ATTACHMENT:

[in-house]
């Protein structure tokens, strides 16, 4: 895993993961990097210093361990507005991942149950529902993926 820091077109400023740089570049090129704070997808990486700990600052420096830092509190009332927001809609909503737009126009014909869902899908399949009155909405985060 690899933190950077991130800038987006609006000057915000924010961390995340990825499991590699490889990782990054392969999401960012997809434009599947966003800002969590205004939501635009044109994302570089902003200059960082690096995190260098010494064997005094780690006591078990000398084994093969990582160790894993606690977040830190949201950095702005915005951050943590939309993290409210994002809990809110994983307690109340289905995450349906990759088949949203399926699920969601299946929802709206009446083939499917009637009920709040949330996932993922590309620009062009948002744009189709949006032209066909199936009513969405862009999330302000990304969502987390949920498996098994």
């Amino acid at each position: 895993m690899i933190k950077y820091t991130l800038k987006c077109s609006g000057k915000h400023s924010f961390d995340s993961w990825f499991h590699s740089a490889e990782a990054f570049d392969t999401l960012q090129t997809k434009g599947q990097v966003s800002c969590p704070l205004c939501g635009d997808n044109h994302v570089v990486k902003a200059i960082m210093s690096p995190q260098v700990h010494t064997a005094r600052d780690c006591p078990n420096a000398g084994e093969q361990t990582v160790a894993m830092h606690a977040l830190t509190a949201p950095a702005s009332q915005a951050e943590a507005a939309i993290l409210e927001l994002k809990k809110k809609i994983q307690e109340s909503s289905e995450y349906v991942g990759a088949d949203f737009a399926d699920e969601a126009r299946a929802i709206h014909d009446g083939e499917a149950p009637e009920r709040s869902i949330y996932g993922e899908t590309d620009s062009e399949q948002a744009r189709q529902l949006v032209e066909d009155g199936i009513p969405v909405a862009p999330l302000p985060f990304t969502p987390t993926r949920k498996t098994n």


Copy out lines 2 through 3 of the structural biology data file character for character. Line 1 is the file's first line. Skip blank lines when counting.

């Protein structure tokens, strides 16, 4: 895993993961990097210093361990507005991942149950529902993926 820091077109400023740089570049090129704070997808990486700990600052420096830092509190009332927001809609909503737009126009014909869902899908399949009155909405985060 690899933190950077991130800038987006609006000057915000924010961390995340990825499991590699490889990782990054392969999401960012997809434009599947966003800002969590205004939501635009044109994302570089902003200059960082690096995190260098010494064997005094780690006591078990000398084994093969990582160790894993606690977040830190949201950095702005915005951050943590939309993290409210994002809990809110994983307690109340289905995450349906990759088949949203399926699920969601299946929802709206009446083939499917009637009920709040949330996932993922590309620009062009948002744009189709949006032209066909199936009513969405862009999330302000990304969502987390949920498996098994």
């Amino acid at each position: 895993m690899i933190k950077y820091t991130l800038k987006c077109s609006g000057k915000h400023s924010f961390d995340s993961w990825f499991h590699s740089a490889e990782a990054f570049d392969t999401l960012q090129t997809k434009g599947q990097v966003s800002c969590p704070l205004c939501g635009d997808n044109h994302v570089v990486k902003a200059i960082m210093s690096p995190q260098v700990h010494t064997a005094r600052d780690c006591p078990n420096a000398g084994e093969q361990t990582v160790a894993m830092h606690a977040l830190t509190a949201p950095a702005s009332q915005a951050e943590a507005a939309i993290l409210e927001l994002k809990k809110k809609i994983q307690e109340s909503s289905e995450y349906v991942g990759a088949d949203f737009a399926d699920e969601a126009r299946a929802i709206h014909d009446g083939e499917a149950p009637e009920r709040s869902i949330y996932g993922e899908t590309d620009s062009e399949q948002a744009r189709q529902l949006v032209e066909d009155g199936i009513p969405v909405a862009p999330l302000p985060f990304t969502p987390t993926r949920k498996t098994n």